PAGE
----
Citizen of the Internet

Many fancy themselves citizens of the world. I think they just haven't traveled far enough. The sentiment of anti-nationalism is a fine one to hold, but I know I'd rather be safe and sound in my American home than wondering when the rebels (or pro-government forces) will decide on a whim to sack my dwelling in Syria. I'd rather be able to argue with local missionaries about the very concept of god than be wondering what my method of execution will be if my neighbors in Egypt learn that I have rejected Islam.

I'm not proud to be an American, and while there are many explicit and implicit bounds placed over US citizens, I'm still more free, overall, than those in the rest of the world. It's sad that it's the case, but where else is economic, government, and personal freedom so favored to the individual but in America? The former British colonies that did not rebel still follow a very British style of government and allowance. In Australia you cannot own or import a decently powered green laser. Why? Because people were flashing them at airplanes as they were landing--which in America would result not in banning the device, which is used responsibility by thousands, but by apprehending the pranksters. Europeans as a whole are fully socialist now, especially the Eastern European countries like Hungary that at this point are essentially communist in their ideology, if not quite totalitarian enough to resemble Leninism and Stalinism. In the US, you are more capable than ever of starting your own business and building almost anything you desire. If you work hard and are lucky you can even create a billion dollar business, but while those are rare a modest income isn't too hard to achieve. In Israel, citizens are forced to join the military for 3 years (male) and 2 years (female). (Without debating the merits of such a requirement--I think it probably makes sense for Israel and its people--the US has "selective service" which, except in times of crisis, means it is voluntary to join the military.) Most of the world's countries are tiny, which makes travel outside the borders difficult and/or annoying, while in the US travel between states is as easy as driving over the border. If I am physically assaulted in the US, the police are available and I can have my justice.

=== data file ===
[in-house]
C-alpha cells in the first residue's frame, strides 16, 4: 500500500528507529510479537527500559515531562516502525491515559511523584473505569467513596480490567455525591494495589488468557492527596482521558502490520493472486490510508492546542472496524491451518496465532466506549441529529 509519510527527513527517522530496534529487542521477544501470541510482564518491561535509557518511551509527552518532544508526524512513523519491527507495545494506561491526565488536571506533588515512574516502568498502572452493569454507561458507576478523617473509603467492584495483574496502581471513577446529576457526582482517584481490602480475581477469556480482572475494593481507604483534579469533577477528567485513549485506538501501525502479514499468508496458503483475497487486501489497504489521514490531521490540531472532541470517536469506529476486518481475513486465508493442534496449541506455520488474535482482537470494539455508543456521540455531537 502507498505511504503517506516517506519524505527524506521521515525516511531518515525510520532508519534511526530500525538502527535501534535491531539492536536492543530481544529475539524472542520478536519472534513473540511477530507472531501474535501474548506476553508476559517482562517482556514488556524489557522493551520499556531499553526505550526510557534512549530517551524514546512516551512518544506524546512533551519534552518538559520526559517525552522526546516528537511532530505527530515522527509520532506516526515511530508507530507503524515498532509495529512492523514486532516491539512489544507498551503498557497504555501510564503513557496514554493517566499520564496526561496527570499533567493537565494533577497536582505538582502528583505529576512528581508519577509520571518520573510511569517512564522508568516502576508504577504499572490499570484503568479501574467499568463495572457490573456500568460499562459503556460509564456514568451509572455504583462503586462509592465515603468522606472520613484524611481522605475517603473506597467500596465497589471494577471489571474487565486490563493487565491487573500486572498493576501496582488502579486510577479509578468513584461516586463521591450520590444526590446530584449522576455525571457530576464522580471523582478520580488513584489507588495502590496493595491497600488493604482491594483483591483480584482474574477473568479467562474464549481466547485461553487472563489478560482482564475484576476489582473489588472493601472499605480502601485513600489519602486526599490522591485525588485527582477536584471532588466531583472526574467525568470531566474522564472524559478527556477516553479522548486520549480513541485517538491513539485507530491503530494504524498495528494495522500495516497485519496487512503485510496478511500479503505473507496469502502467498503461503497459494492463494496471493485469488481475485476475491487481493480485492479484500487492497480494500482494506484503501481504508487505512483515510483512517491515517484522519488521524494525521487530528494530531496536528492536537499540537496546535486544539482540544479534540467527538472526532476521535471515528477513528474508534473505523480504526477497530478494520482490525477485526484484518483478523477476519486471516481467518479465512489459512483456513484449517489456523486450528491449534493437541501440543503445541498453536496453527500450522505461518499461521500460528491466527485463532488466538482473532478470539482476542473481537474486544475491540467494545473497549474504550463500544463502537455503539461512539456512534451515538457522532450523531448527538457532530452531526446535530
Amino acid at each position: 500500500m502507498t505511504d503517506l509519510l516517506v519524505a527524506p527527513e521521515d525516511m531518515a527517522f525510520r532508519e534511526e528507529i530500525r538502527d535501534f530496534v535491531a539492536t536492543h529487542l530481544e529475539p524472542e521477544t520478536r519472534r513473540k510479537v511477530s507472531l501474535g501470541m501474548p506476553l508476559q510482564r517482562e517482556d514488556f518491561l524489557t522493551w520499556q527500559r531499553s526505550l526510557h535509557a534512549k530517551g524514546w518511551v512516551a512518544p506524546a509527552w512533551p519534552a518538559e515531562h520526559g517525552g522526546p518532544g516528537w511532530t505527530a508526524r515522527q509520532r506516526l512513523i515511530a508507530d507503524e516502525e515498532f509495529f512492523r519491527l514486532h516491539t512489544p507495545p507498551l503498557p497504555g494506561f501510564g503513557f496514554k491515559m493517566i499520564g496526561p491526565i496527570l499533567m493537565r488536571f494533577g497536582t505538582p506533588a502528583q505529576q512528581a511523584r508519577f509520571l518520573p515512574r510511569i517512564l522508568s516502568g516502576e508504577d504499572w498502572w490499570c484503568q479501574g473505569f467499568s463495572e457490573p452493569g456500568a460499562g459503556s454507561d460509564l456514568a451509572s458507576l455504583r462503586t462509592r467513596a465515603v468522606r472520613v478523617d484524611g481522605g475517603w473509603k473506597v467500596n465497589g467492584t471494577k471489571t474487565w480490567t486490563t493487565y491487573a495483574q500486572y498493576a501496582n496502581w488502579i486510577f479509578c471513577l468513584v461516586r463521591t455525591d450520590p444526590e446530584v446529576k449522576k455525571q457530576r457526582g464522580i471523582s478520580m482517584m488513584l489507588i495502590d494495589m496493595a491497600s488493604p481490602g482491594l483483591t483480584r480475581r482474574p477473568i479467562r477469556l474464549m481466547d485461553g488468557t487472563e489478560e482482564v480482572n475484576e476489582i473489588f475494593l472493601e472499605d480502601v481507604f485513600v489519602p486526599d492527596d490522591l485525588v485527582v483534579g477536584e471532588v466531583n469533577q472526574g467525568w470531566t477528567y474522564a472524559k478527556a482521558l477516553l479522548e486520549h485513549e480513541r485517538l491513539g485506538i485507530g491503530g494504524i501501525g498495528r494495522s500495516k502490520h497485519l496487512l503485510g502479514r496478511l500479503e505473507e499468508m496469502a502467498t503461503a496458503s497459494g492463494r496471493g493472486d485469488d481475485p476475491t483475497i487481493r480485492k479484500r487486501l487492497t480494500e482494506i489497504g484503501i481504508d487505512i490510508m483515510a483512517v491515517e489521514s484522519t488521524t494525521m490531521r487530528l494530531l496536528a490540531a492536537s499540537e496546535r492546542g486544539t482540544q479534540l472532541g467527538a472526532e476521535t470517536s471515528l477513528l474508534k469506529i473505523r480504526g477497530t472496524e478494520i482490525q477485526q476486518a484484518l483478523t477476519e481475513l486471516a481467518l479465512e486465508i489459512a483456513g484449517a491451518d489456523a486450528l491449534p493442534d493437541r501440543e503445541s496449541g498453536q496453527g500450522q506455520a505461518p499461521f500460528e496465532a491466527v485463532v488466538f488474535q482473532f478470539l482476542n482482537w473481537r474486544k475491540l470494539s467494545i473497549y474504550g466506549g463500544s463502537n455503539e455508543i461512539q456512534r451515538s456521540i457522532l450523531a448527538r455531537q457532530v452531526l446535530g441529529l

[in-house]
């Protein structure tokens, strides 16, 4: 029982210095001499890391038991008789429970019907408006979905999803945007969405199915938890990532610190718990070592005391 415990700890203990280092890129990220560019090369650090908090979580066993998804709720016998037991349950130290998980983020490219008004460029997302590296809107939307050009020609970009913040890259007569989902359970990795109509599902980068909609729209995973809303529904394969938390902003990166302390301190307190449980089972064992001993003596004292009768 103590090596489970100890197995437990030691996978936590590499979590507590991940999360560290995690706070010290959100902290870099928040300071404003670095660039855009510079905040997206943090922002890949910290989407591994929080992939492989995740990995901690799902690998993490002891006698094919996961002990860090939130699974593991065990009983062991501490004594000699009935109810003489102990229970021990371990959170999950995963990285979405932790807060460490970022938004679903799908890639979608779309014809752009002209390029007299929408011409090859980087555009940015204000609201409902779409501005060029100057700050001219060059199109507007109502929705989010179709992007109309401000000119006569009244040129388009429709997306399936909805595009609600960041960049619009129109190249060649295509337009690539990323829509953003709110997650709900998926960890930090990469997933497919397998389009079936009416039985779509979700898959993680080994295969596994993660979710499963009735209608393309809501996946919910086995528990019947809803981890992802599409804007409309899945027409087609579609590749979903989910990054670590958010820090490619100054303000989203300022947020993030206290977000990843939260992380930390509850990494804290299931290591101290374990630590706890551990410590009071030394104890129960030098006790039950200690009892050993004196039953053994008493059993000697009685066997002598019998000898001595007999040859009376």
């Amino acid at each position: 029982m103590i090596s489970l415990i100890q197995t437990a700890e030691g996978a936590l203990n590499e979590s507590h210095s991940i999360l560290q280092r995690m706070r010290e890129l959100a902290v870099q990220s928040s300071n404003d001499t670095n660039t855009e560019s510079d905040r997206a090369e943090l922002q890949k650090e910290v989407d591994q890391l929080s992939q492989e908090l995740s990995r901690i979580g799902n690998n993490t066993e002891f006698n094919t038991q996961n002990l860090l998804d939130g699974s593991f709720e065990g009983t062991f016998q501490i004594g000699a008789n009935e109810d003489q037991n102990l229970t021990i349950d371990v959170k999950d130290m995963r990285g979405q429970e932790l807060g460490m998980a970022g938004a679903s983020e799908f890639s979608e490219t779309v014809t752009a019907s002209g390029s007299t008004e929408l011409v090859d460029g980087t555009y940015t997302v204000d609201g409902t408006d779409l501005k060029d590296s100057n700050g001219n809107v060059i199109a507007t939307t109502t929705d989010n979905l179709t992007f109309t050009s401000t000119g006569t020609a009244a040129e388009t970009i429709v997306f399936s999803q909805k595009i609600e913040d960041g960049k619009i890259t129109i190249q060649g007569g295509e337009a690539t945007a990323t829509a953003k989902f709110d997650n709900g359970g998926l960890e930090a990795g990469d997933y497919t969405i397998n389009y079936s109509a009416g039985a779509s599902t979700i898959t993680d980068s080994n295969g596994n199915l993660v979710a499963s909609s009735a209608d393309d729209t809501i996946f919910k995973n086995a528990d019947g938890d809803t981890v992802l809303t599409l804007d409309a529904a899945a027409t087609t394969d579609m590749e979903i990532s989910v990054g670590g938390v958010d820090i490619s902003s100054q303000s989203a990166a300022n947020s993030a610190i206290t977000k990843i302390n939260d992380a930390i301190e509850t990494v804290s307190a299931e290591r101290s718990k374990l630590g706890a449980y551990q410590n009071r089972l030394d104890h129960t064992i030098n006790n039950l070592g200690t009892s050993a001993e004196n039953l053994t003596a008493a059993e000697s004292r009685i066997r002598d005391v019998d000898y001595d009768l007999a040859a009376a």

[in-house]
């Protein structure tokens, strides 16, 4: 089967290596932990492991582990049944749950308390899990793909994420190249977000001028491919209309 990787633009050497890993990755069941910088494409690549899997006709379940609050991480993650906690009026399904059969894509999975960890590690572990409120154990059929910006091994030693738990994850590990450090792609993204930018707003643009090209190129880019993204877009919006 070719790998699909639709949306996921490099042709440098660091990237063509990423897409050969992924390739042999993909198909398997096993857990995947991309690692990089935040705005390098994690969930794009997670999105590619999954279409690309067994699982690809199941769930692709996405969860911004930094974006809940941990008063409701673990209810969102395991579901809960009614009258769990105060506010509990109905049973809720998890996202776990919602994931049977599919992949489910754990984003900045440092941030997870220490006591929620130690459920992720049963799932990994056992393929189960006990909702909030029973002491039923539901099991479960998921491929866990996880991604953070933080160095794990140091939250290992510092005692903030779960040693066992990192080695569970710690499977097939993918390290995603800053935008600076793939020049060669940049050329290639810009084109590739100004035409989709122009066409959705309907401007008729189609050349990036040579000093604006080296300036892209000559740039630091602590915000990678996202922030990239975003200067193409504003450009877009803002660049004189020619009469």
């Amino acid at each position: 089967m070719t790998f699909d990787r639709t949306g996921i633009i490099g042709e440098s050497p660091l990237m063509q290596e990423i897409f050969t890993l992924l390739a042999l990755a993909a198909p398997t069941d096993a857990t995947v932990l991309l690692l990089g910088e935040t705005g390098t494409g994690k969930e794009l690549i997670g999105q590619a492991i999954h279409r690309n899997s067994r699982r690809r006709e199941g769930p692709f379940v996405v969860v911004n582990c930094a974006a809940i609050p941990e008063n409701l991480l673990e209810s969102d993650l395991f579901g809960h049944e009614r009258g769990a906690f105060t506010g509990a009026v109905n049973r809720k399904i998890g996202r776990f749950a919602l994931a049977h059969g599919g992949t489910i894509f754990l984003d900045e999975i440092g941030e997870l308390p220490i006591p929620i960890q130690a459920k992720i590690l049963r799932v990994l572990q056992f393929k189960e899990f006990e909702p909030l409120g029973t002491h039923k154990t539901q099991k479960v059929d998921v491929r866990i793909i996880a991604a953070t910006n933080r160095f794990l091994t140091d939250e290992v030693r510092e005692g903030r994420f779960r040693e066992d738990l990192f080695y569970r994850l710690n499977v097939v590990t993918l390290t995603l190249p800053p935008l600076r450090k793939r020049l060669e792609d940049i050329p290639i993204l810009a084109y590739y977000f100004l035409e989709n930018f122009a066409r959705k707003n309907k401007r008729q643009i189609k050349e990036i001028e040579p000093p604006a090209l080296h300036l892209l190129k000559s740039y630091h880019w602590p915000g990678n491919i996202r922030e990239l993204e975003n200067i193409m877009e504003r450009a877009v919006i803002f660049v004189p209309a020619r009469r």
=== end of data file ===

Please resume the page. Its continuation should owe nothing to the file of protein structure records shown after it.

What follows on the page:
Well, not in all parts of the US, but the ones that matter. In the US it's very easy to move if you don't like where you are, and there are helpful, charitable people everywhere if you need a little help.

Before the Internet was the Internet, The Hacker Manifesto was written. In it is the spark, and a challenge to the citizens-of-the-world-types.

We exist without skin color, without nationality, without religious bias... and you call us criminals. You build atomic bombs, you wage wars, you murder, cheat, and lie to us and try to make us believe it's for our own good, yet we're the criminals.

Yes, I am a criminal. My crime is that of curiosity. My crime is that of judging people by what they say and think, not what they look like. My crime is that of outsmarting you, something that you will never forgive me for.

Emphasis mine. See, the world-citizen-types, they swallow one of the revolutionist lies, that all men are created equal. Many of those who signed the document with that phrase certainly didn't believe it in their core, they knew better. Does anyone really think that with the intelligence Jefferson had, he didn't see any contradiction? Franklin certainly did--or at least he made himself believe the lie when he freed his slaves. I think they would have agreed with George Fitzhugh, that if they set their slaves free, they set their slaves to their deaths.

The Hacker Manifesto touches on an important related point:

we've been spoon-fed baby food at school when we hungered for steak... the bits of meat that you did let slip through were pre-chewed and tasteless. We've been dominated by sadists, or ignored by the apathetic. The few that had something to teach found us willing pupils, but those few are like drops of water in the desert.